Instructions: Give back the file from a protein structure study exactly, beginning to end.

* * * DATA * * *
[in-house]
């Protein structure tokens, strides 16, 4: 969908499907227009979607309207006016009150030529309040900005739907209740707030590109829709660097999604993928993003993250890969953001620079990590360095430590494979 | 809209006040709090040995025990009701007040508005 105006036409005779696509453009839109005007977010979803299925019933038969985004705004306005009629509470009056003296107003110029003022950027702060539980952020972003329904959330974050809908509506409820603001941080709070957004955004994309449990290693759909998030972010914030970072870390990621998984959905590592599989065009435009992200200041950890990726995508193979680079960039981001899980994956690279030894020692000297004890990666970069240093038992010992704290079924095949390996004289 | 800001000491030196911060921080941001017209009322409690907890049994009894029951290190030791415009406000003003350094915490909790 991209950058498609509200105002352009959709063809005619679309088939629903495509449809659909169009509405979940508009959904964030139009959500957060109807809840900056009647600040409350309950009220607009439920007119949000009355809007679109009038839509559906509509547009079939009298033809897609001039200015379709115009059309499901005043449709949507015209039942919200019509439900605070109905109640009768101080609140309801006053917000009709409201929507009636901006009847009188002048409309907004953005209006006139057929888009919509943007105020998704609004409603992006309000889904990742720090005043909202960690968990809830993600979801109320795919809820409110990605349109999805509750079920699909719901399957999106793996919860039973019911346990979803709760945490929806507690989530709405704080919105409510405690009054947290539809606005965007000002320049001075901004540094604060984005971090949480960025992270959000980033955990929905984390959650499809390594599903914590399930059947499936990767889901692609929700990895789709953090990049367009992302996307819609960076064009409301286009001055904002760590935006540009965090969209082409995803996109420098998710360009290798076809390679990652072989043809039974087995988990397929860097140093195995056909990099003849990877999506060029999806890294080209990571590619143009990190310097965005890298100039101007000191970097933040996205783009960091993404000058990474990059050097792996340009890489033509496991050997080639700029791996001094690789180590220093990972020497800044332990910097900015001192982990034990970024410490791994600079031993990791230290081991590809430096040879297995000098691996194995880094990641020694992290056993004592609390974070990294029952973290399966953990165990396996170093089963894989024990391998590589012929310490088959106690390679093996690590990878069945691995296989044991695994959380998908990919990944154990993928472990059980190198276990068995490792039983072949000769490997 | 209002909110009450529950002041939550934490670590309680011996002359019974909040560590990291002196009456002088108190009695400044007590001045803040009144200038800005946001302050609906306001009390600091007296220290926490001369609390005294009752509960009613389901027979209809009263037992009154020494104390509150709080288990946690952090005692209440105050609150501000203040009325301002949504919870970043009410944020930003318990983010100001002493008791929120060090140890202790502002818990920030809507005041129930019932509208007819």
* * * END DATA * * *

[in-house]
């Protein structure tokens, strides 16, 4: 969908499907227009979607309207006016009150030529309040900005739907209740707030590109829709660097999604993928993003993250890969953001620079990590360095430590494979 | 809209006040709090040995025990009701007040508005 105006036409005779696509453009839109005007977010979803299925019933038969985004705004306005009629509470009056003296107003110029003022950027702060539980952020972003329904959330974050809908509506409820603001941080709070957004955004994309449990290693759909998030972010914030970072870390990621998984959905590592599989065009435009992200200041950890990726995508193979680079960039981001899980994956690279030894020692000297004890990666970069240093038992010992704290079924095949390996004289 | 800001000491030196911060921080941001017209009322409690907890049994009894029951290190030791415009406000003003350094915490909790 991209950058498609509200105002352009959709063809005619679309088939629903495509449809659909169009509405979940508009959904964030139009959500957060109807809840900056009647600040409350309950009220607009439920007119949000009355809007679109009038839509559906509509547009079939009298033809897609001039200015379709115009059309499901005043449709949507015209039942919200019509439900605070109905109640009768101080609140309801006053917000009709409201929507009636901006009847009188002048409309907004953005209006006139057929888009919509943007105020998704609004409603992006309000889904990742720090005043909202960690968990809830993600979801109320795919809820409110990605349109999805509750079920699909719901399957999106793996919860039973019911346990979803709760945490929806507690989530709405704080919105409510405690009054947290539809606005965007000002320049001075901004540094604060984005971090949480960025992270959000980033955990929905984390959650499809390594599903914590399930059947499936990767889901692609929700990895789709953090990049367009992302996307819609960076064009409301286009001055904002760590935006540009965090969209082409995803996109420098998710360009290798076809390679990652072989043809039974087995988990397929860097140093195995056909990099003849990877999506060029999806890294080209990571590619143009990190310097965005890298100039101007000191970097933040996205783009960091993404000058990474990059050097792996340009890489033509496991050997080639700029791996001094690789180590220093990972020497800044332990910097900015001192982990034990970024410490791994600079031993990791230290081991590809430096040879297995000098691996194995880094990641020694992290056993004592609390974070990294029952973290399966953990165990396996170093089963894989024990391998590589012929310490088959106690390679093996690590990878069945691995296989044991695994959380998908990919990944154990993928472990059980190198276990068995490792039983072949000769490997 | 209002909110009450529950002041939550934490670590309680011996002359019974909040560590990291002196009456002088108190009695400044007590001045803040009144200038800005946001302050609906306001009390600091007296220290926490001369609390005294009752509960009613389901027979209809009263037992009154020494104390509150709080288990946690952090005692209440105050609150501000203040009325301002949504919870970043009410944020930003318990983010100001002493008791929120060090140890202790502002818990920030809507005041129930019932509208007819």